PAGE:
If you are interested in new research and want to broaden your science writing experience, we are always on the lookout for new preLighters. Details of how to apply can be found on our website.
Helen Robertson is the community manager for preLights. She obtained her Ph.D. in evolutionary biology from University College London and subsequently worked as a postdoc at the Institut Pasteur in Paris and the University of Chicago. She has a long-term interest in open science and science communication and has written a number of articles on popular science and science in society for various outlets.
Mariana De Niz
Mariana De Niz is a Human Frontier Science Programme (HSFP) postdoctoral fellow at the Institute of Molecular Medicine in Lisbon, Portugal, soon joining the Pasteur Institute in Paris, France. Mariana obtained her Ph.D. in Cell Biology from the University of Bern, Switzerland, where she focused on the malaria parasite and on developing microscopy methods for cell biology. She later did a postdoc at the Harvard School of Public Health and the University of Glasgow funded by EMBO and SNSF still in malaria, and later moved to Lisbon to study African trypanosomes. Mariana has been a preLighter since 2019 and has been active in this and various other initiatives promoting open science through her career.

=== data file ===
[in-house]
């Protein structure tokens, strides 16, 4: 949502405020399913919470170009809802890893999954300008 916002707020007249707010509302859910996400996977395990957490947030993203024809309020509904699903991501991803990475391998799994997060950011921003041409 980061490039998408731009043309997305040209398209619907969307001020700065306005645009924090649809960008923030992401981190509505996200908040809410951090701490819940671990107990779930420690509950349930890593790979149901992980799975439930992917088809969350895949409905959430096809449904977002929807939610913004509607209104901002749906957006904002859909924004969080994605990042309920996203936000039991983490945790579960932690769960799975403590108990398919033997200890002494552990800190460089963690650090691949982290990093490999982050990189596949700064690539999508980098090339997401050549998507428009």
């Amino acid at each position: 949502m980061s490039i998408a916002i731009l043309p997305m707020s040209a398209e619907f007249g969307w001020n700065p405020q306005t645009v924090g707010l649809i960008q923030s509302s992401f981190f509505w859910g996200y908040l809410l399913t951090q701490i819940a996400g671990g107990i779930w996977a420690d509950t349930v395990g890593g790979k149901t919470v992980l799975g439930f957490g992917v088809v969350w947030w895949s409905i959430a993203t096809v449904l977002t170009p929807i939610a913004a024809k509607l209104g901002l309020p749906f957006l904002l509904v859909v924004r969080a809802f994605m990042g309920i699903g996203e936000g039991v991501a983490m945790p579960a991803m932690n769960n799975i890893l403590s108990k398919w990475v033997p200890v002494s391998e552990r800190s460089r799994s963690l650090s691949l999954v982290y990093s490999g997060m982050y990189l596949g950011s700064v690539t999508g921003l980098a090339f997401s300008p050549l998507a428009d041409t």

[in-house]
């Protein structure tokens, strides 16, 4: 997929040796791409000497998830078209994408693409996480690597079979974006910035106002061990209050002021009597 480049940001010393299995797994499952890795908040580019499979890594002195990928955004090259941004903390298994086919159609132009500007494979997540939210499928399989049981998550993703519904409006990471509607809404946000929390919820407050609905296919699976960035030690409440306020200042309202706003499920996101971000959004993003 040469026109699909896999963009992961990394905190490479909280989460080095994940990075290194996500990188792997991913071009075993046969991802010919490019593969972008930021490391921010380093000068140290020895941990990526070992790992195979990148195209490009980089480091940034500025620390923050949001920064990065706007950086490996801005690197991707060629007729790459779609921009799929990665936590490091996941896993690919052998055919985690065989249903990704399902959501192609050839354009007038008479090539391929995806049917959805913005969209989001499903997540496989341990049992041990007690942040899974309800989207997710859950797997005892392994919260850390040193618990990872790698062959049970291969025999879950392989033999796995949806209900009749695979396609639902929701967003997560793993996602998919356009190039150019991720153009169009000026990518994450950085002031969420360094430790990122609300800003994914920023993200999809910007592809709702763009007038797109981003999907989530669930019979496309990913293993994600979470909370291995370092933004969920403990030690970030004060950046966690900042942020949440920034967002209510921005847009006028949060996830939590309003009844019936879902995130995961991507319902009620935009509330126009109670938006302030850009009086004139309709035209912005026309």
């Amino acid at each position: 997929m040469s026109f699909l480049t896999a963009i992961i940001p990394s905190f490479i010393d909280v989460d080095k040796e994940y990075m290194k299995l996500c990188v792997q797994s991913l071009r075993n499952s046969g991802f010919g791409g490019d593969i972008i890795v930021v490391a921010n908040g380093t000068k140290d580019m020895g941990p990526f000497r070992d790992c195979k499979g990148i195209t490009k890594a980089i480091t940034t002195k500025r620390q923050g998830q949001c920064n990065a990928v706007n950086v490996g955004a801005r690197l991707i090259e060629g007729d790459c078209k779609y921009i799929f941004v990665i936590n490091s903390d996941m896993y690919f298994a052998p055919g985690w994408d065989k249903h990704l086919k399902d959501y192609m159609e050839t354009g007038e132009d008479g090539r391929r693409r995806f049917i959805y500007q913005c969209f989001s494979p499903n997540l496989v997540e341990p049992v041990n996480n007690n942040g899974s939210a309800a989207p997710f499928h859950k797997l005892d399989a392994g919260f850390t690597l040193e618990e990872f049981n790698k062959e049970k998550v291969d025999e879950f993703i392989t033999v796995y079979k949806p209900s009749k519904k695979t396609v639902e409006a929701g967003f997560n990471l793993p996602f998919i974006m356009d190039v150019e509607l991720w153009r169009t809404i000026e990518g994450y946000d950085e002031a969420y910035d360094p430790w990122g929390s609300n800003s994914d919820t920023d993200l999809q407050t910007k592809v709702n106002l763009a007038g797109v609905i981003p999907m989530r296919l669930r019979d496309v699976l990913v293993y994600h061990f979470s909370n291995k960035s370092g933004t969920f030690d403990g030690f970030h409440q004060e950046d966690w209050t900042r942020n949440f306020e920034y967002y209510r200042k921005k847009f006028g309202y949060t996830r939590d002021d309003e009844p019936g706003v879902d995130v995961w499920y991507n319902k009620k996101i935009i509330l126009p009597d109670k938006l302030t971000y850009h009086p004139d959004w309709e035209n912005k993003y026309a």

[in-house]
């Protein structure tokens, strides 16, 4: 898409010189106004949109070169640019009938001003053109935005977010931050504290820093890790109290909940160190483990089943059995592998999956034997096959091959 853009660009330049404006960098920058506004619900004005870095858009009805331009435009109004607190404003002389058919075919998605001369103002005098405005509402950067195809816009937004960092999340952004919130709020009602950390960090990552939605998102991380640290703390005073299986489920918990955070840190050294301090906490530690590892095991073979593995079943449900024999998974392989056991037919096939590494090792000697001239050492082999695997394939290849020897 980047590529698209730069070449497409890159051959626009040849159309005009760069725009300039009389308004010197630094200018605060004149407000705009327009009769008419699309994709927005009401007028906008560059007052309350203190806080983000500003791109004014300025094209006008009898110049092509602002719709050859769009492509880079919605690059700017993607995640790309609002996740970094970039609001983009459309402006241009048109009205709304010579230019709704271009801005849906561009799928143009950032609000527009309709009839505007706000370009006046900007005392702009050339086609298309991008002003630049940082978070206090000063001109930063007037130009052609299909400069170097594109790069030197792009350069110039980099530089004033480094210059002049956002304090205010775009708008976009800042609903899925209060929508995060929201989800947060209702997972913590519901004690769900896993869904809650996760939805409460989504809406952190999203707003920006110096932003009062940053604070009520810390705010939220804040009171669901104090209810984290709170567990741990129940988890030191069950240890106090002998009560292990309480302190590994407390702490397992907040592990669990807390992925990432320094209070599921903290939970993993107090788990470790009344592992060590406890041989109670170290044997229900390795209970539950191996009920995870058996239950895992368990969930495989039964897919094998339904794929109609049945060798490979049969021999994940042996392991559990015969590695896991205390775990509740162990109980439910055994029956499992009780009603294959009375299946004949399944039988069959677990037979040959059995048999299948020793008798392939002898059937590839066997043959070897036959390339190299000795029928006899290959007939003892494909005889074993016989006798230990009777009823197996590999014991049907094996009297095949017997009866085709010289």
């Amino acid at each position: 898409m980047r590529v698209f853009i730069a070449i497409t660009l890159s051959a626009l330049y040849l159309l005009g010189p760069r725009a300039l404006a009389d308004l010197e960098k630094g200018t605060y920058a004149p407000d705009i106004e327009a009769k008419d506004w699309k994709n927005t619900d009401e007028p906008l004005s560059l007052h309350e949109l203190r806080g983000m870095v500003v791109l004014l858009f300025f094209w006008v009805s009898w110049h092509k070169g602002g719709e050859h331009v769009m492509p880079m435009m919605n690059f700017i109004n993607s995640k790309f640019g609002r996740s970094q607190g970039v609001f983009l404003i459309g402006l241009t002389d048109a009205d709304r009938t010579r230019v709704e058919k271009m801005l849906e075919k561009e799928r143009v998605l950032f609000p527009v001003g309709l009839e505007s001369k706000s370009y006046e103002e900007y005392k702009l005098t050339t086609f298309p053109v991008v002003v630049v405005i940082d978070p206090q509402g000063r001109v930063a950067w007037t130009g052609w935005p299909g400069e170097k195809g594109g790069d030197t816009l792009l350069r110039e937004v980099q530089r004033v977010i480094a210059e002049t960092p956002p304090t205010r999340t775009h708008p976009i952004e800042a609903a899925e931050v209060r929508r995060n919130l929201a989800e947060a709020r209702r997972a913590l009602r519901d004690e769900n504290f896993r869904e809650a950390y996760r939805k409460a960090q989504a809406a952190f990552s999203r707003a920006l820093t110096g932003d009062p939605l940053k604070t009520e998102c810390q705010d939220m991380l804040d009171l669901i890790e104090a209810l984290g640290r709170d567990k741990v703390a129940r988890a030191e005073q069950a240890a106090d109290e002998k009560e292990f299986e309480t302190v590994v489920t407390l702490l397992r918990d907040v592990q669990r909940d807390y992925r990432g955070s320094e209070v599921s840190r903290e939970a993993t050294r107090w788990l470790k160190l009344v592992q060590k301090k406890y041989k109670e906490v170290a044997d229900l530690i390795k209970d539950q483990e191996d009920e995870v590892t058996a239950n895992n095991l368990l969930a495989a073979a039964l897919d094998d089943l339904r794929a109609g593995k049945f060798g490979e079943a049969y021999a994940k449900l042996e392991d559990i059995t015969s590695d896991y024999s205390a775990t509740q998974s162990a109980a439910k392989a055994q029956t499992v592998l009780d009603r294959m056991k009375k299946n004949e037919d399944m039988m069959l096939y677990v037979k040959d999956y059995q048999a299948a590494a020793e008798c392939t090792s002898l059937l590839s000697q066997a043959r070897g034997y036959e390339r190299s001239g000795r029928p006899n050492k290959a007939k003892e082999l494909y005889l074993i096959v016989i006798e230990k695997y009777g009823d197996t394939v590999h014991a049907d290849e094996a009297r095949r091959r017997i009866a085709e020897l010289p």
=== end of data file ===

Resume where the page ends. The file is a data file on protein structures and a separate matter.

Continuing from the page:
João Mello Vieira is a post-doctoral fellow at the National Centre for Cancer Research in Madrid, Spain, focusing on the role of telomeres in infectious diseases. João obtained his Ph.D. in Microbiology and Parasitology, from the University of Lisbon, Portugal, where he studied the malaria parasite during the liver stage of infection. João has had an interest in science communication, being a preLighter since early 2021.